tl;dr: Grayscale’s Bitcoin Trust is not a Bitcoin spot market ETF, yet. Expect more delays.

Another “track” in the Bitcoin spot market ETF narrative is the applications filed by nearly a dozen companies – such as BlackRock – to start their own Bitcoin spot market ETFs pending approval by the SEC. These approvals have been rumored to be imminent.

Crypto advocates are hoping that the new spot market ETF offerings will help re-ignite the price of Bitcoin and, in turn, the industry, which has been suffering through a bear market.

lawsuit – Coinbase

Coinbase’s efforts to have the SEC lawsuit against the company dismissed took another step. On Friday, Coinbase Chief Legal Officer Paul Grewal said on X, “We’ve filed our response with the Third Circuit. Tl;dr: the SEC’s unilluminating ‘update’ is mere bureaucratic pantomime and confirms that nothing short of mandamus will prompt the agency to take its obligations seriously.” See the filing (PDF).

The agency originally filed its suit in June accusing Coinbase of operating an “unregistered national securities exchange, broker, and clearing agency.”

Grewal continued on X, “…We respectfully request an order to the SEC to act on Coinbase’s rulemaking petition within 30 days…. We appreciate the Court’s careful consideration of this matter.” Read his thread.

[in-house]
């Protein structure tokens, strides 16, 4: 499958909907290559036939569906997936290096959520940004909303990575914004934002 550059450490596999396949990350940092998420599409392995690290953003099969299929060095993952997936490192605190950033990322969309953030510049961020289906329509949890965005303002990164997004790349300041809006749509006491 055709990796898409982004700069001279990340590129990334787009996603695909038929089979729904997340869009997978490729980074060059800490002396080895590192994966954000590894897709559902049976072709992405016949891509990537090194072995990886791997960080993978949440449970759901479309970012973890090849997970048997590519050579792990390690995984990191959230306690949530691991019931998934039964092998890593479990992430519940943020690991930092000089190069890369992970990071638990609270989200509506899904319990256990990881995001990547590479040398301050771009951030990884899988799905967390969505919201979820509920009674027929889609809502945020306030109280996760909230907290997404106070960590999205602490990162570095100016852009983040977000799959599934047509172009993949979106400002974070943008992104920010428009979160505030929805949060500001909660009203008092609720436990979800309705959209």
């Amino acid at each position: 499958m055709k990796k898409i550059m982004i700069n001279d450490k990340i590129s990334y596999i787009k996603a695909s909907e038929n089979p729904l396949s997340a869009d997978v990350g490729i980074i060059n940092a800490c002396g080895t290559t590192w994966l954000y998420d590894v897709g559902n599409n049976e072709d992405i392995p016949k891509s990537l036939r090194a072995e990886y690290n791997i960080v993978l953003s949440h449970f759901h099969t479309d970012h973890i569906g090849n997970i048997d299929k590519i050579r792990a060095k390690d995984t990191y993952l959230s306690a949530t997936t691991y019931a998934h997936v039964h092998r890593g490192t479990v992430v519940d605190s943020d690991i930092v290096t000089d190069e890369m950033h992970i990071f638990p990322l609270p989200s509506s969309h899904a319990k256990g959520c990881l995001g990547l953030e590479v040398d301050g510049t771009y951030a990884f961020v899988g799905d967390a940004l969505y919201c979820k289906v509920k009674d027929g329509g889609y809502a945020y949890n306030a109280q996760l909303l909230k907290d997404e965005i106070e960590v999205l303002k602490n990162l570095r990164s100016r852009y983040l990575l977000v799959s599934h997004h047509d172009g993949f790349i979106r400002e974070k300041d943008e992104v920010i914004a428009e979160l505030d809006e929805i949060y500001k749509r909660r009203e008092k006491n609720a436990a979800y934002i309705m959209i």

CFPB on digital assets

In their weekly newsletter published on Friday, the DeFi Education Fund headed by Miller Whitehouse-Levine, took a look at comments by Consumer Financial Protection Bureau chief’s Rohit Chopra last week at a Brookings Institute event which ventured into the digital asset space and the implications around payments and centralization.

The Fund commented, “In the talk, it was clear that Director Chopra was mostly concerned with bank and nonbank entities issuing stablecoins and did not express concern with DeFi. We agree that establishing regulatory oversight of custodial stablecoin issuers is in everyone’s interest. But it is only Congress that can do so, as the Administration and FSOC (of which Chopra is a member) have publicly stated repeatedly.” Read more.

still more tips

Tether has a new CEO and an overview of “Tether’s focus on P2P, energy and bitcoin mining ventures” – The Block

Taurus expands Europe footprint after Deutsche Bank link-up – Blockworks